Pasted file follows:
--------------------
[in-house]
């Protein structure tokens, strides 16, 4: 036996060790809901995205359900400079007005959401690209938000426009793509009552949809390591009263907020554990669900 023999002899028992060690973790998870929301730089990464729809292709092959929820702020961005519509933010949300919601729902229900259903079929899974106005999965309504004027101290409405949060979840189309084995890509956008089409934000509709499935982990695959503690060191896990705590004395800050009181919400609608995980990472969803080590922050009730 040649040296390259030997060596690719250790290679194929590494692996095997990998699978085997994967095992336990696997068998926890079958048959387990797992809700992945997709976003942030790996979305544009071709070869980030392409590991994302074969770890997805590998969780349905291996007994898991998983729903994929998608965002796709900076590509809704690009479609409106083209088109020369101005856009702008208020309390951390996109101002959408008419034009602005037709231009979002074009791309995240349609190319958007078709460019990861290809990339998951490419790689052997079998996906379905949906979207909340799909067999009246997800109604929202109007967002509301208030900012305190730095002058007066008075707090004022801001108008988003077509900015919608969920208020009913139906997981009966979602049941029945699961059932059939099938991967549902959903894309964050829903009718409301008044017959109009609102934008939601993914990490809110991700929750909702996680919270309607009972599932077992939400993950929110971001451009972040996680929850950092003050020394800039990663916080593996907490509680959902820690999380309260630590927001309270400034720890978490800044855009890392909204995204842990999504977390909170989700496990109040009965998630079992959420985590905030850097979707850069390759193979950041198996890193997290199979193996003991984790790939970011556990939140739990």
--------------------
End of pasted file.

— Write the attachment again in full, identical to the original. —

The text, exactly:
[in-house]
């Protein structure tokens, strides 16, 4: 036996060790809901995205359900400079007005959401690209938000426009793509009552949809390591009263907020554990669900 023999002899028992060690973790998870929301730089990464729809292709092959929820702020961005519509933010949300919601729902229900259903079929899974106005999965309504004027101290409405949060979840189309084995890509956008089409934000509709499935982990695959503690060191896990705590004395800050009181919400609608995980990472969803080590922050009730 040649040296390259030997060596690719250790290679194929590494692996095997990998699978085997994967095992336990696997068998926890079958048959387990797992809700992945997709976003942030790996979305544009071709070869980030392409590991994302074969770890997805590998969780349905291996007994898991998983729903994929998608965002796709900076590509809704690009479609409106083209088109020369101005856009702008208020309390951390996109101002959408008419034009602005037709231009979002074009791309995240349609190319958007078709460019990861290809990339998951490419790689052997079998996906379905949906979207909340799909067999009246997800109604929202109007967002509301208030900012305190730095002058007066008075707090004022801001108008988003077509900015919608969920208020009913139906997981009966979602049941029945699961059932059939099938991967549902959903894309964050829903009718409301008044017959109009609102934008939601993914990490809110991700929750909702996680919270309607009972599932077992939400993950929110971001451009972040996680929850950092003050020394800039990663916080593996907490509680959902820690999380309260630590927001309270400034720890978490800044855009890392909204995204842990999504977390909170989700496990109040009965998630079992959420985590905030850097979707850069390759193979950041198996890193997290199979193996003991984790790939970011556990939140739990």